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For example, purchasing a company car for $40,000 and selling it for $10,000 five years down the lane leads to a total loss of $30,000 in asset value. Similar is the case for most machinery and other business equipment such as computers, copiers, and furniture. Businesses, however, rarely absorb all this loss in one go, and rather make provision in their balance sheet every year to set off a portion of such anticipated losses, even though there is no actual cash outgo.
Accumulated depreciation is a contra account. Businesses place the amount set of for depreciation into this account and add back this amount to the net income in the cash flow statement.
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The purpose of the company setting aside accumulated depreciation is to reduce the carrying value of assets to reflect the loss of value due to wear, tear, and usage, and thereby, provide an accurate position of the worth of company’s assets to the stakeholders.
If the company did not cater to the accumulated depreciation, the asset would should an inflated value out of sync with reality. In the example of the car quoted above, at the end of year five if accumulated depreciation was not used, the car would still show a value of $40,000 on the company’s balance sheet, which is far removed from reality. Providing annual depreciation makes the value of the asset more in accord with reality.
Another reason why companies cater to accumulated depreciation is to prevent huge “shocks” in the profit and loss statements. Absorbing a big loss in one owing to the sale of an obsolete capital asset can lead to the balance sheet showing a loss, when the company would have made operational profits. This distorts the reality, and spreading over the loss across the year, in portion to the usage of the asset, allows the balance sheet to reflect the actual cost of utilizing the asset in the same accounting year.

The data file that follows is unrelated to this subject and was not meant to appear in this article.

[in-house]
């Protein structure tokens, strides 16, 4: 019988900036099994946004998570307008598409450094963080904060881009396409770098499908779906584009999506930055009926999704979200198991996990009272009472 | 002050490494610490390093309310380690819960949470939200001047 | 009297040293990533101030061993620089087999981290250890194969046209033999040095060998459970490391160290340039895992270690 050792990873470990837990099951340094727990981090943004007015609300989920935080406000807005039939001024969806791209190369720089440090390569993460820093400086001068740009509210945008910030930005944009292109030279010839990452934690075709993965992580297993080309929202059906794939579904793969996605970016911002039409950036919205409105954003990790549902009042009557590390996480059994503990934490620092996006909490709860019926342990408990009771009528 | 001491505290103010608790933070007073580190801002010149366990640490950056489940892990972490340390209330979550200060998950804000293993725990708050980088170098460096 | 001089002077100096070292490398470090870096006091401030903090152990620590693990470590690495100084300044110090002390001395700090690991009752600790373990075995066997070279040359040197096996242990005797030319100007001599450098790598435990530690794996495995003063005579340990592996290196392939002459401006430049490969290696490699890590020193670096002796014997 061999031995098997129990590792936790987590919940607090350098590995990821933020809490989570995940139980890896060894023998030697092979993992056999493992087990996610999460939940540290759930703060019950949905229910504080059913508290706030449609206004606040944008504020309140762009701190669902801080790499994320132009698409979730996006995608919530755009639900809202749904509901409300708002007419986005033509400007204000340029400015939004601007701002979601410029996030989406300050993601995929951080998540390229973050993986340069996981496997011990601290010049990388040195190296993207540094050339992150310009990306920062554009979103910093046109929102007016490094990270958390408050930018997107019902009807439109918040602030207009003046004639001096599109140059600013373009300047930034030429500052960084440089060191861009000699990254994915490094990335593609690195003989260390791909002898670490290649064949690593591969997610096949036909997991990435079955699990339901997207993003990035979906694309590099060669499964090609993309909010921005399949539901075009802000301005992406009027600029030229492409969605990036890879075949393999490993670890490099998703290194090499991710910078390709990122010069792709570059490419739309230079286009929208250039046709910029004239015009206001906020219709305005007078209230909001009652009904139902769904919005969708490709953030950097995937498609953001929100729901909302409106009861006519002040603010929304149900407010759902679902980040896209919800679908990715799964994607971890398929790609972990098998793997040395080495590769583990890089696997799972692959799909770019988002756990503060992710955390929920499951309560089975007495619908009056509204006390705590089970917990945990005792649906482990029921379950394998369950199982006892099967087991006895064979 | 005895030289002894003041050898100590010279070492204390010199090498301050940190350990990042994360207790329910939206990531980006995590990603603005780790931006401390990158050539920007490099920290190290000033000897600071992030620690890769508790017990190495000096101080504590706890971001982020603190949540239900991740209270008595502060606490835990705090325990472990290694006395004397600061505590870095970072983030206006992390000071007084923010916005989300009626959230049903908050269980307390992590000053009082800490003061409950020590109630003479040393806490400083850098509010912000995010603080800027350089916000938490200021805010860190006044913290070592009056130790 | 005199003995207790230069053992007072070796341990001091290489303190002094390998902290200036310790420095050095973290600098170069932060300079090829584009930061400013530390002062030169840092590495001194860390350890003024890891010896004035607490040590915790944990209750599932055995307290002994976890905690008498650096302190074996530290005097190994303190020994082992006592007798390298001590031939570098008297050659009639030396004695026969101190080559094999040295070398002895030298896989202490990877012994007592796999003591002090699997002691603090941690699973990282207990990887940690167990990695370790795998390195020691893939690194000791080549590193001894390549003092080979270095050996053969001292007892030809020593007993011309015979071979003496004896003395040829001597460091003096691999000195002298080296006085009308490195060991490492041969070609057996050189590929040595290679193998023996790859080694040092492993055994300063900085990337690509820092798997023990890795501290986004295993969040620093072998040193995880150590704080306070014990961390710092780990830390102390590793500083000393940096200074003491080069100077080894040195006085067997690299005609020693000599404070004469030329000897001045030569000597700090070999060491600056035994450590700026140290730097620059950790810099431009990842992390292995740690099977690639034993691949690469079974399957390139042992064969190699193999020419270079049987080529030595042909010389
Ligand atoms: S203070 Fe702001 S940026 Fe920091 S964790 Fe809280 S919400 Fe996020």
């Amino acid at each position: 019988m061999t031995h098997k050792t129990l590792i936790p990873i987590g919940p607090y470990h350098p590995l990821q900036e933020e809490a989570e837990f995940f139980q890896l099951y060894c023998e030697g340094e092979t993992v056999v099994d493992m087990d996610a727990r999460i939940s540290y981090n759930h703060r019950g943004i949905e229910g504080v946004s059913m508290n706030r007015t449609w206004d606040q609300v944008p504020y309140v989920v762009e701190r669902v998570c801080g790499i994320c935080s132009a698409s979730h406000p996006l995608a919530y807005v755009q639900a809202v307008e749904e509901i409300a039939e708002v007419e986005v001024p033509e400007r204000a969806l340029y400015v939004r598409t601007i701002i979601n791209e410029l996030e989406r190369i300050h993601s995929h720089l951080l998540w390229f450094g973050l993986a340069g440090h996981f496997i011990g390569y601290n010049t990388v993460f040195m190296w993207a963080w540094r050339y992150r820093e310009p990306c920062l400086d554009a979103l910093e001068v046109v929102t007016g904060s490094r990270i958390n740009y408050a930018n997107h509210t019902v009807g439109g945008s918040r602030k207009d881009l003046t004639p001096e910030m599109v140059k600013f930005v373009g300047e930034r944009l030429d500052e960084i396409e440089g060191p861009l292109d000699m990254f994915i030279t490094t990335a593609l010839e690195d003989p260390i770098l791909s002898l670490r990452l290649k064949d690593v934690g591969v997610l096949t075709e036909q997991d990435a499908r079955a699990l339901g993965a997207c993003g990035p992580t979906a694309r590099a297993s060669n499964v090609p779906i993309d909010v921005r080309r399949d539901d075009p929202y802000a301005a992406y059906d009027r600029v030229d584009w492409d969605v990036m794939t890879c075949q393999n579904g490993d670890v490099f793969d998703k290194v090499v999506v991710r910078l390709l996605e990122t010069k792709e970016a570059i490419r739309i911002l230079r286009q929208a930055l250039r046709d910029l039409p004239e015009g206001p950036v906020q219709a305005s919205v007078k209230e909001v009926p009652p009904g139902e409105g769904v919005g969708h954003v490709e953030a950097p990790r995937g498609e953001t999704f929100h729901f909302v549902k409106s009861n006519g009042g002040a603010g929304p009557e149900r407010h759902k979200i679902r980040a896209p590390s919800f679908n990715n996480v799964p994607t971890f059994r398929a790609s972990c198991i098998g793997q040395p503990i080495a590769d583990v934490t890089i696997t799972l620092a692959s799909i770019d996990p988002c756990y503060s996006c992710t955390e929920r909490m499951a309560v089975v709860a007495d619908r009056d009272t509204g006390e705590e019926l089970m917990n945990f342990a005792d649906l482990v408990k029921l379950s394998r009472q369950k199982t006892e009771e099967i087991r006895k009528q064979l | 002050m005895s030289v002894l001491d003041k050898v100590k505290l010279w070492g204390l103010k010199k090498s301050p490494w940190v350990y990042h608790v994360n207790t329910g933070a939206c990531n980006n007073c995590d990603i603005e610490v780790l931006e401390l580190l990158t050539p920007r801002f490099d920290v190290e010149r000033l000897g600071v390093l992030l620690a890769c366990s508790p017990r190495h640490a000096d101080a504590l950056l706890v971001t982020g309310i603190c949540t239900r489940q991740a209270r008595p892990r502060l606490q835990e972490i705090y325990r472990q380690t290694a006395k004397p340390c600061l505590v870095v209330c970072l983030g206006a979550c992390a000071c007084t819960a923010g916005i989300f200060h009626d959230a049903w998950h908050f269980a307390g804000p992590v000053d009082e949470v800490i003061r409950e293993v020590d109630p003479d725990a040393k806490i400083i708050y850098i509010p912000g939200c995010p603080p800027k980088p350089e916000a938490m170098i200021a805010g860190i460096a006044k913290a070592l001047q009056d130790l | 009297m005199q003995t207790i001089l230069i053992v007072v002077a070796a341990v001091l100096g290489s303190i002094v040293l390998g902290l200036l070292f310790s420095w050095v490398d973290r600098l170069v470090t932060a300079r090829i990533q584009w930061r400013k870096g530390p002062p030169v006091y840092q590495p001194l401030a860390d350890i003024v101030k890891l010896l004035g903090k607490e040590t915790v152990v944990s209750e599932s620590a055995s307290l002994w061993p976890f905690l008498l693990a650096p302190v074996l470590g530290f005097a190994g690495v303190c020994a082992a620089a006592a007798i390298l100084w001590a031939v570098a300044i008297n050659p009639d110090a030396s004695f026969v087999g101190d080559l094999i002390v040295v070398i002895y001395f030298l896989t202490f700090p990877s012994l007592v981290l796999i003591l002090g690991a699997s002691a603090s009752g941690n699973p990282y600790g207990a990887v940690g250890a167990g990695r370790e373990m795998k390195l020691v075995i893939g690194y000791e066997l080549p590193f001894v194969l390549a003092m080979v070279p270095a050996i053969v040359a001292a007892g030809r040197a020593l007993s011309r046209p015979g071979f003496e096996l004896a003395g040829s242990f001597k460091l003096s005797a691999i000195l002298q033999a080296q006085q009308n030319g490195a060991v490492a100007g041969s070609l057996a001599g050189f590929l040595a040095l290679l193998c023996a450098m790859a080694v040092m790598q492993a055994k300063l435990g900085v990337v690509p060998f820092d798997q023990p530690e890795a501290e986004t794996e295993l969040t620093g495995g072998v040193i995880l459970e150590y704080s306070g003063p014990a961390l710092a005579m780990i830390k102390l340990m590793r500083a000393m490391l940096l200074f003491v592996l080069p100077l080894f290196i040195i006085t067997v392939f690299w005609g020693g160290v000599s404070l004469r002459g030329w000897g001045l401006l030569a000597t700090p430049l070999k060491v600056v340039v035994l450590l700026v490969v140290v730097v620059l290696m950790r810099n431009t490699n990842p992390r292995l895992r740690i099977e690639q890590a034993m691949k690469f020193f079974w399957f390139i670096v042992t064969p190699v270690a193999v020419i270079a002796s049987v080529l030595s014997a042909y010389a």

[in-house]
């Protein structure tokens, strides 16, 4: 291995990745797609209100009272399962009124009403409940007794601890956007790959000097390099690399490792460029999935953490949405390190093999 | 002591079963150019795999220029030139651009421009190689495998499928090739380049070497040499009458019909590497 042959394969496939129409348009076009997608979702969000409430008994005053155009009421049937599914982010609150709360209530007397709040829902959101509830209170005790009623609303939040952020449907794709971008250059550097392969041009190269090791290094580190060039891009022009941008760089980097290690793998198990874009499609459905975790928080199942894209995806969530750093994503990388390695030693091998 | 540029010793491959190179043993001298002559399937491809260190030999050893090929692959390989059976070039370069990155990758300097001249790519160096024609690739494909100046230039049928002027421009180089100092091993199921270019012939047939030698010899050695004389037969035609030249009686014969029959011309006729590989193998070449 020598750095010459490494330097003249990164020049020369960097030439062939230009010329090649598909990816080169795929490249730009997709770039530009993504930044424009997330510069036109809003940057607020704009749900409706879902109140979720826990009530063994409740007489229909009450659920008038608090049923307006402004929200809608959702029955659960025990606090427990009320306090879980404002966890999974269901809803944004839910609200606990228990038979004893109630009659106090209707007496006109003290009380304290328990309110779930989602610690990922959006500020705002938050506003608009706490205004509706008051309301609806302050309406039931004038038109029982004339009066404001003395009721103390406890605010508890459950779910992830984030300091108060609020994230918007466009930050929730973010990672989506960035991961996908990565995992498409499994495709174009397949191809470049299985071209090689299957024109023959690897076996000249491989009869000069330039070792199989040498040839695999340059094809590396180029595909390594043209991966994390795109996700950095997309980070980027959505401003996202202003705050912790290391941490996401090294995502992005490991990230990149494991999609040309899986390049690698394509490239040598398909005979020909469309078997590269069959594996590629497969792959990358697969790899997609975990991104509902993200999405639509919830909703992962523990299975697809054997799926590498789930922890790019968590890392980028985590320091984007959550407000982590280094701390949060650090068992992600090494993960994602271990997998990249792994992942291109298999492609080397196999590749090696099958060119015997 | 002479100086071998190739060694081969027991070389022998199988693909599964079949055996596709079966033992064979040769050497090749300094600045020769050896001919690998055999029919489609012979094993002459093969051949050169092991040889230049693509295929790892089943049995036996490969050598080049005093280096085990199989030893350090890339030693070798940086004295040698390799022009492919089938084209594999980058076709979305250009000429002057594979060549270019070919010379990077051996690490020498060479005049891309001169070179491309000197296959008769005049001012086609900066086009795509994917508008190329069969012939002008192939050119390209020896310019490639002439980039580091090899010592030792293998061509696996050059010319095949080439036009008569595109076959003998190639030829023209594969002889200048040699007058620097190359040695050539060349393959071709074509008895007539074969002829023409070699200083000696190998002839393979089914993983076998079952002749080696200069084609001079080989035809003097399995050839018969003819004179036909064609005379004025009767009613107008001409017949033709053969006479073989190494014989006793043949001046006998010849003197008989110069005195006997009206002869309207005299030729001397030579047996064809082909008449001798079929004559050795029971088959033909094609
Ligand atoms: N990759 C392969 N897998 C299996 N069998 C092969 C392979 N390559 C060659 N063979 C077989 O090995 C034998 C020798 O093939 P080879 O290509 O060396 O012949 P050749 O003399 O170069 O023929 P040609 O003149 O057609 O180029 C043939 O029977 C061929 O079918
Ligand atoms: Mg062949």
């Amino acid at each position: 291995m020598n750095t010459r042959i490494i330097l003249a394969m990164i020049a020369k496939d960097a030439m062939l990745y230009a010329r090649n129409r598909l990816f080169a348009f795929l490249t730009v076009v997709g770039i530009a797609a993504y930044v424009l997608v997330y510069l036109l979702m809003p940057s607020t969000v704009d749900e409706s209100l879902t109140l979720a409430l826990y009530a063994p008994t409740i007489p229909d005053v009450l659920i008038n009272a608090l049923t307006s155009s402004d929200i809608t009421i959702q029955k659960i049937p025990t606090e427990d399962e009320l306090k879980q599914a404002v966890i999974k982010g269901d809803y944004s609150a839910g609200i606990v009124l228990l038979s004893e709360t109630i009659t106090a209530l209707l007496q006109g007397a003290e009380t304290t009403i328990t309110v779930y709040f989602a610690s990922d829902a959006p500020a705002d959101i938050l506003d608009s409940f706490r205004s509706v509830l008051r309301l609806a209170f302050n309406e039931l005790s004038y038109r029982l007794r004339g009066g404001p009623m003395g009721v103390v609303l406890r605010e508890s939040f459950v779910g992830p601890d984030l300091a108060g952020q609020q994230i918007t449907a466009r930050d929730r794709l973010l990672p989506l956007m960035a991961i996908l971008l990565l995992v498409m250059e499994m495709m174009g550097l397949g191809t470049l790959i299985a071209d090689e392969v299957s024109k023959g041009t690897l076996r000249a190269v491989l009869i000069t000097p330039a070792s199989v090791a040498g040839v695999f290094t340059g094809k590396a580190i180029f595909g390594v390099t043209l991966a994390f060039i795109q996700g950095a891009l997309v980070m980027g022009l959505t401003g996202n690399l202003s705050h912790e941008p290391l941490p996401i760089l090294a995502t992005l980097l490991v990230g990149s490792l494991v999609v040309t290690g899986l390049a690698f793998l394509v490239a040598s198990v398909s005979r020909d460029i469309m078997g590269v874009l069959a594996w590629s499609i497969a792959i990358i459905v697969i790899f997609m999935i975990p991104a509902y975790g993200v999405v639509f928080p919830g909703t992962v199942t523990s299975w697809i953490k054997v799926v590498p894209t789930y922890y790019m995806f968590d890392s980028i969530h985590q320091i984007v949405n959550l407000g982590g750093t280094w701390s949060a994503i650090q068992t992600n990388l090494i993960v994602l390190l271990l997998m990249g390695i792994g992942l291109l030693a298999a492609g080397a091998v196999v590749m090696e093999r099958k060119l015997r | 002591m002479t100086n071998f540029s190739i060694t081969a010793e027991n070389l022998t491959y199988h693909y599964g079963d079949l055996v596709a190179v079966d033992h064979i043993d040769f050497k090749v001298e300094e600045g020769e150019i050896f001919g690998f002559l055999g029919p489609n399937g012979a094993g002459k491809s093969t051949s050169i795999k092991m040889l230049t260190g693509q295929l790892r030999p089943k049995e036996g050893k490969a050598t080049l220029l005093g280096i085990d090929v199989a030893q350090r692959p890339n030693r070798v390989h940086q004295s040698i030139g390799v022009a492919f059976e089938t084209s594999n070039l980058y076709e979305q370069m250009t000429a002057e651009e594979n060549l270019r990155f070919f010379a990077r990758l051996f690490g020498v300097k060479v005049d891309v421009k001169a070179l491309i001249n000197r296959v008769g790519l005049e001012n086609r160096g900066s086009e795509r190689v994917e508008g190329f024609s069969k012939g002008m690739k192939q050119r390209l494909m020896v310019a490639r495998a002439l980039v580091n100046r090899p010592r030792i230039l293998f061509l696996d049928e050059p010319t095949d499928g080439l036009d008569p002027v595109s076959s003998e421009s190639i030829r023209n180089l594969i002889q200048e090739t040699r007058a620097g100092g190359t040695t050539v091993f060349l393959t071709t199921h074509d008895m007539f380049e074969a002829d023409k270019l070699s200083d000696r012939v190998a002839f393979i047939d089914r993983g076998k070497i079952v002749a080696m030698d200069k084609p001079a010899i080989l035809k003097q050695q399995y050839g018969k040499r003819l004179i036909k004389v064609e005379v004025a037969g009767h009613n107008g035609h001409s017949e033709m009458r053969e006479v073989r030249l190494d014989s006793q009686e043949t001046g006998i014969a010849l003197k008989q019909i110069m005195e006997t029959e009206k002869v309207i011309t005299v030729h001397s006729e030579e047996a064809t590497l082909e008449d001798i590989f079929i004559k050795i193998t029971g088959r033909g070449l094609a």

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Recording Accumulated Depreciation
Recording accumulated depreciation takes place in the contra account every year. Overtime, when the company effects a sale of a business asset, the business sets off the actual loss incurred on the sale from the contra account, and removes the similar amount from the balance sheet and the contra amount. Any additional loss reflects as losses for the accounting year, and any gains as profits for the accounting year.
To illustrate, in the example of the car purchased for $40,000 quoted above, if the company has set off accumulated depreciation of $30,000 for the car over the years, and the car sells for $15,000 instead of $10,000, the sale price is $5,000 more than the accumulated depreciation of $30,000. The balance sheet then lists this $5,000 as profit. Similarly, if the sale of the car fetches only $8,000, the total loss from the sale of this asset is $32,000 and the additional $2,000 over the $30,000 set off in the accumulated depreciation contra account ($1000-$8000) is recorded as loss on the balance sheet.
Such methods provide ample scope for manipulating the balance sheet and can greatly distort the profit and loss of the company. The scope for distortions become even more as individual balance sheets rarely show accumulated depreciation, and rather list only a single line entry "Property, Plant, and Equipment - net" The accumulated depreciation charges usually find mention in the annual report or 10K statement.
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Kieso, Donald E; Weygandt, Jerry J.; and Warfield, Terry D.: Intermediate Accounting, Chapter 11. ISBN 978-0-471-44896-9.
Image Credit: flickr.com/Brandie